The Science Park Showcase at our MedTech Innovation Assembly 2023 (MIA’23) played host to some incredible spokespeople from science parks across the country. Our aim was to showcase the current innovators at the fore of UK MedTech and draw on their insight to encourage knowledge sharing between regions.
So, what pearls of wisdom did they have to share about creating an environment that’s conducive to innovation and growth? Read on to find out!
Chairing our Science Park Showcase was Paula Rogers-Brown, Business Community Manager at Connect: HealthTech. Making up the panel was:
- Jane Kennedy – Discovery Park, Kent
- Gareth Scargill – Nexus, Leeds
- Professor Vikki Rand – Teeside University, Teeside
- Sue Cooke – 3M Buckly Innovation Centre, Huddersfield
- Rebecca Crow – Helix, Newcastle
- Andy Roberts – Bruntwood SciTech
How can we connect the UK’s Science Parks?
The first questions put to our panel were focussed on connectivity, and the idea of pan-regional collaborations. They included:
- How can science parks and accelerators work together to create a more connected and collaborative MedTech ecosystem across the UK?
- What types of physical spaces are needed to support the growth of the UK MedTech sector?
- How can we make it easier for the NHS to work with spinouts and science parks to bring new MedTech products and services to patients?
‘Discovery Park’s Jane Kennedy spoke about how science parks needed to create a sense of ‘serendipity’, supported by Helix’s Rebecca Crow. She reminded the audience that parks have ‘strength together’, particularly the importance of ‘showcasing what we do’ and ‘having a unified message’.
Adding to this point around the significance of ‘true’ collaboration was Bruntwood SciTech’s Andy Roberts. He reinforced that MedTechs need to remember they are:
‘On a global stage – we need to work collaboratively with other science parks and not see them as competition.’
On a similar vein, Professor Vikki Rand of Teeside University brought up how UK MedTechs aren’t currently ‘reinventing the wheel’. Nor are they ‘discussing lessons learnt’. Is that a lesson in itself?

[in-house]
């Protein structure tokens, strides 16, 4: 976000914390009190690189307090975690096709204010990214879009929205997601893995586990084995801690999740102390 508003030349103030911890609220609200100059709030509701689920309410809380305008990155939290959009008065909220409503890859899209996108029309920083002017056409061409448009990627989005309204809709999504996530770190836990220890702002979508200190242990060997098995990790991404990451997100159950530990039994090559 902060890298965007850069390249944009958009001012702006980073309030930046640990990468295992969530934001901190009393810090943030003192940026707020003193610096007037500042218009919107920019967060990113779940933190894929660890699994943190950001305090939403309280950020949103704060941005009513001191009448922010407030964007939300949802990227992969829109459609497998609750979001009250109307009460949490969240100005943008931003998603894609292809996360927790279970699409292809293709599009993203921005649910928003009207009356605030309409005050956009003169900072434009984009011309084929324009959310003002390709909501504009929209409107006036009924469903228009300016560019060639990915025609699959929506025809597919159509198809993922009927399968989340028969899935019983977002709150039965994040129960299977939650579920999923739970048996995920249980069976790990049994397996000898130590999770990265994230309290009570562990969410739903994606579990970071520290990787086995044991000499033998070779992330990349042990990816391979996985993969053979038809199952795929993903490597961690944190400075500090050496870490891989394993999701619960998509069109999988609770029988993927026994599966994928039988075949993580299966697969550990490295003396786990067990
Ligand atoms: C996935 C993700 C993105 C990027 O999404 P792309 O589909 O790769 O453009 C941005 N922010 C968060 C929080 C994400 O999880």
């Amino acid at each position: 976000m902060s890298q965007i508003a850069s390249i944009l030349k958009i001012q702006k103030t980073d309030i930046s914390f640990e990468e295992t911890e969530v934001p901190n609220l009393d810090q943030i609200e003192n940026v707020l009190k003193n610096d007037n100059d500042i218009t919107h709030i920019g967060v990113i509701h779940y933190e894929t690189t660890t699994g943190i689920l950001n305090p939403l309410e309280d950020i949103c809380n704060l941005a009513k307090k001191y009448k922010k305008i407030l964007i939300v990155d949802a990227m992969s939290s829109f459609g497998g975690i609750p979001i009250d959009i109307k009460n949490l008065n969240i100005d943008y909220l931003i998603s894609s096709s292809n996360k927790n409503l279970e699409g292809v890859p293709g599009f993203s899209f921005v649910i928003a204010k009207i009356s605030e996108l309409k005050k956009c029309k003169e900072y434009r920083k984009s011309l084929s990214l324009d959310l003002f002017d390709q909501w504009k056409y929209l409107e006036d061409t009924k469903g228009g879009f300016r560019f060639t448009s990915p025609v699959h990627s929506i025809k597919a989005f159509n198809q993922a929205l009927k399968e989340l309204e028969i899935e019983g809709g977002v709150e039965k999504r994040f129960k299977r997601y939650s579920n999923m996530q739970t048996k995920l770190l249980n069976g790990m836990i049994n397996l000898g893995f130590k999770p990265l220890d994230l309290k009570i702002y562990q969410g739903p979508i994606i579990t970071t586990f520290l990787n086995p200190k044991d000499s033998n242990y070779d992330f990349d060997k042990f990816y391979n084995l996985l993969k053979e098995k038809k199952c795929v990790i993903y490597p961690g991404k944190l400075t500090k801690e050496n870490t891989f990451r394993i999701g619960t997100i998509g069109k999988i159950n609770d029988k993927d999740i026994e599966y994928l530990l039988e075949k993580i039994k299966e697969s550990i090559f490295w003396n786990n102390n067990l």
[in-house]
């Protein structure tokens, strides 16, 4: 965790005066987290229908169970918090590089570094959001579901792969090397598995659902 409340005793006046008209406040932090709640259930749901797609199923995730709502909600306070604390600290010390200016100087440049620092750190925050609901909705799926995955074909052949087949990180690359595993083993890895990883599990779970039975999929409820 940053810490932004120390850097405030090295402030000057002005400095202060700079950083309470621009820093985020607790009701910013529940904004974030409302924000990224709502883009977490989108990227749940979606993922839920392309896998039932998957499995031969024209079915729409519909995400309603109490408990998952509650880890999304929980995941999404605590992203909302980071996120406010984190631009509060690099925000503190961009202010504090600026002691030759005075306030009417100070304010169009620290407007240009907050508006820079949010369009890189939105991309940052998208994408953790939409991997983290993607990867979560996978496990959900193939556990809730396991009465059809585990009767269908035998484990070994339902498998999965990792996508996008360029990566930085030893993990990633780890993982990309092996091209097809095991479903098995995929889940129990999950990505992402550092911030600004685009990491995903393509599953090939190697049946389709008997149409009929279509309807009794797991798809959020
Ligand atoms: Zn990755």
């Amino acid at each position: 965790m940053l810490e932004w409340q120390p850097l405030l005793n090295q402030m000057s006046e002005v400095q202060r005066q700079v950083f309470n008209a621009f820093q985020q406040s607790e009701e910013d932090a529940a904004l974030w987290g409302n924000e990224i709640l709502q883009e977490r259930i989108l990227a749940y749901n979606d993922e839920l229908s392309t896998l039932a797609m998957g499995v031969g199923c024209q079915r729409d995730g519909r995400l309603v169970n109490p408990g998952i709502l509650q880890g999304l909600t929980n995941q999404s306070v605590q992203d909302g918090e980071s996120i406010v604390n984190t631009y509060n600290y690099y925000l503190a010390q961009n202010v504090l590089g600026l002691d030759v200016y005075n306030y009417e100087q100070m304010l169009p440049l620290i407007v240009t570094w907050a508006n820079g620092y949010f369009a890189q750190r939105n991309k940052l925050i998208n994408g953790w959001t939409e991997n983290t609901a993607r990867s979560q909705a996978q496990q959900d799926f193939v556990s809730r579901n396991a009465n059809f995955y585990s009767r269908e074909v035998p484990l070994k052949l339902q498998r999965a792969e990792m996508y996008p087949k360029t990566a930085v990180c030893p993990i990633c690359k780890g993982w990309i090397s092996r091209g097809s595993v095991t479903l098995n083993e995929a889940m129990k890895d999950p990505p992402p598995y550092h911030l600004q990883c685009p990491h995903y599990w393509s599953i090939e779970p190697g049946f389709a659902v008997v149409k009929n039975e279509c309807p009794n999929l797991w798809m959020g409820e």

Perhaps! And one of the lessons that seemed to be a shared opinion of our panellists was to get more science park success stories out there. They all expressed keenness for parks (pharma sites especially) to rebuild positive reputations to drive growth. Jane added that we need to ‘showcase that science is for everyone’ and ‘the different access points available’.
Investment in UK MedTech Science Parks
Next up was the topic of investment. From the sector’s key investment opportunities in the coming years to the benefits of co-locating and twinning science parks across regions, discussion on what needs to be done to attract investment into the UK MedTech market was in full flow!
Following a comment about remembering there is ‘life’ outside the UK’s golden triangle of MedTech, Jane argued that ‘there is not a lack of lab space’. So, what is there a lack of when it comes to investment?
Well, Andy shared his belief that the ‘attitude from parliament needs to change’. He told us that at an event:
‘They [parliament] said ‘we will use Cambridge talent for Manchester, and I asked “why?”.’
Why indeed, when our MedTech Innovation Assembly brought together medical technology experts from the north, south, and everywhere in between? It was positive – and rather significant – that any idea that MedTech talent and/or innovation is concentrated to a particular region in the UK was quickly quashed!
Preparations: From start-ups to young people
The third and final talking point put to the panel was on the topic of raising aspirations. We opened with questions about how science parks and accelerators can help raise aspirations for young people to pursue careers in MedTech? This discussion had a particular focus on young people from underrepresented groups. The panel debated the best ways to shape career mindsets for the future.
Such a topic led nicely onto how we can best prepare UK MedTech start-ups for the ‘real’ world. Vicki put forward the suggestion of ‘setting up an MD group’ where start-ups can ‘network and access peer-to-peer support to help them get ready for the outside’. Gareth then highlighted the importance of language when it comes to finding solutions in terms of pushing the science park agenda. He believes that ‘not using phrasing around incubators but more going towards accelerators’ could be a core change that could positively impact the reputation of the nation’s science parks.
MedTech Innovation Assembly 2024
It seemed apt to end such a thought-provoking discussion on such a simple yet poignant thought. We’re sure it wasn’t the only thought they walked away from our MedTech Innovation Assembly with!
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